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Purser-July/August 04

Making sense of Canada’s beleaguered airline industry


October 1, 2007
By Richard Purser

“Milton’s Paradise Lost,” reads the Chapter Six heading of a lively new
book. But the reference is to Robert A. Milton (20th-21st century), not
John Milton (17th century). The book is “Air Monopoly,” by Globe and
Mail transportation reporter Keith McArthur, and it’s a treat: a wild
ride through Canada’s airline wars, with the emphasis on its subtitle:
“How Robert Milton’s Air Canada Won – and Lost – Control of Canada’s
Skies.”

McArthur
carries events right up to the start of this year, when Hong
Kong-Canadian business magnate Victor Li stood poised to become Air
Canada’s controlling shareholder in a process that would make Milton
and his sidekick Calin Rovinescu rich. Now Li and Rovinescu are both
gone, Milton has just barely saved Air Canada from a breakdown in talks
with a subsequent suitor, and his own fate depends on how those talks
work out and whether he can get the company out of bankruptcy
protection by the end of September.

So McArthur should be
collecting notes for a sequel to “Air Monopoly.” This story has a long
way to go. (A recent byline labelled him as ‘marketing reporter’. One
hopes that he has not been yanked from the airline beat.)

McArthur’s
chronicle is a ‘must’ read for anyone interested in Canada’s airlines.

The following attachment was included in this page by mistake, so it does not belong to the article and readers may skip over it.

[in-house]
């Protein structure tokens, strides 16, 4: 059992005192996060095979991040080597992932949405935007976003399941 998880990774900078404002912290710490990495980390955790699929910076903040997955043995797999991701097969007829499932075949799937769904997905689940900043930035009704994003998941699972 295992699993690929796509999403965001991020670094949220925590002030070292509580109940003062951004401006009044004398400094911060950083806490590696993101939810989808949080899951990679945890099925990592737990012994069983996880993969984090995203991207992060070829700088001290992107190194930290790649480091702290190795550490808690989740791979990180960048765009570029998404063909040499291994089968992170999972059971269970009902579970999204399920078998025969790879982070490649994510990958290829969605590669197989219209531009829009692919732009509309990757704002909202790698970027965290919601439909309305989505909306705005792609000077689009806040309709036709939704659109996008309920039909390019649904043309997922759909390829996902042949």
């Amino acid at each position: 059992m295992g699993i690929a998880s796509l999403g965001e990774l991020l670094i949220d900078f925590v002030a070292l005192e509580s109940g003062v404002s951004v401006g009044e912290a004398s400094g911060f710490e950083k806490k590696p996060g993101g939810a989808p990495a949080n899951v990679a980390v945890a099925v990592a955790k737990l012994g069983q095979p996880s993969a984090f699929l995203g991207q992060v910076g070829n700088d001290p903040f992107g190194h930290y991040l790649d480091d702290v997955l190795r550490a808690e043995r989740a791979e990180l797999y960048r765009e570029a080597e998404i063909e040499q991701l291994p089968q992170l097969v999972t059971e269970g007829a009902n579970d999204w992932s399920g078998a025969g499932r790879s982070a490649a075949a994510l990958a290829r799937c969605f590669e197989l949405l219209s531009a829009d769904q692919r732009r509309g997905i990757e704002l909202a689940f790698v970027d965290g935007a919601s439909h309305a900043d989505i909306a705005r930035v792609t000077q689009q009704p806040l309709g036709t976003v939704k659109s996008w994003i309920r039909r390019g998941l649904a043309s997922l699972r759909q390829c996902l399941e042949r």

Even those who think they know the story will find that the book’s
wealth of personal vignettes and behind-the-scenes anecdotes carry it
far beyond any mere assemblage of newspaper clippings. The chapter on
how the airline business got whacked by September 11, 2001 is
especially riveting.

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Besides being well researched, “Air
Monopoly” is well organized. All the airlines and agencies and their
key personalities are here, but their tumultuous ups and downs are
never allowed to become confusing. The author always keeps the overall
pattern in view. Things like the Roots Air fiasco and the late John
Lecky’s desperate efforts to save Canada 3000 from sudden catastrophe
are fascinating to read about for themselves, but here everything is
shown in its place. The tale moves relentlessly from beginning to end.

McArthur
does not shy away from assessing culpabilities, and there’s lots of
blame to go around. (The book contains many reasons why David
Collenette should never have been transport minister, but McArthur also
takes on what he calls “a persistent myth at Air Canada’s headquarters”
that Collenette “forced Air Canada to buy Canadian Airlines.”)

To
this reader, assigning ultimate blame is a mug’s game. Things were
really driven by events. As McArthur says of last year’s SARS outbreak:
“Whenever it seemed Air Canada’s circumstances could not become any
worse, they did.”

Should the government ‘bail out’ Air Canada if
that (and we certainly hope not) were to become the only way to save
it? Theoretically, it should not. Air Canada is a shareholder-owned
company, not a 'flag carrier'. But would the government let the Royal
Bank of Canada fail? Canadian National Railway? Bombardier?


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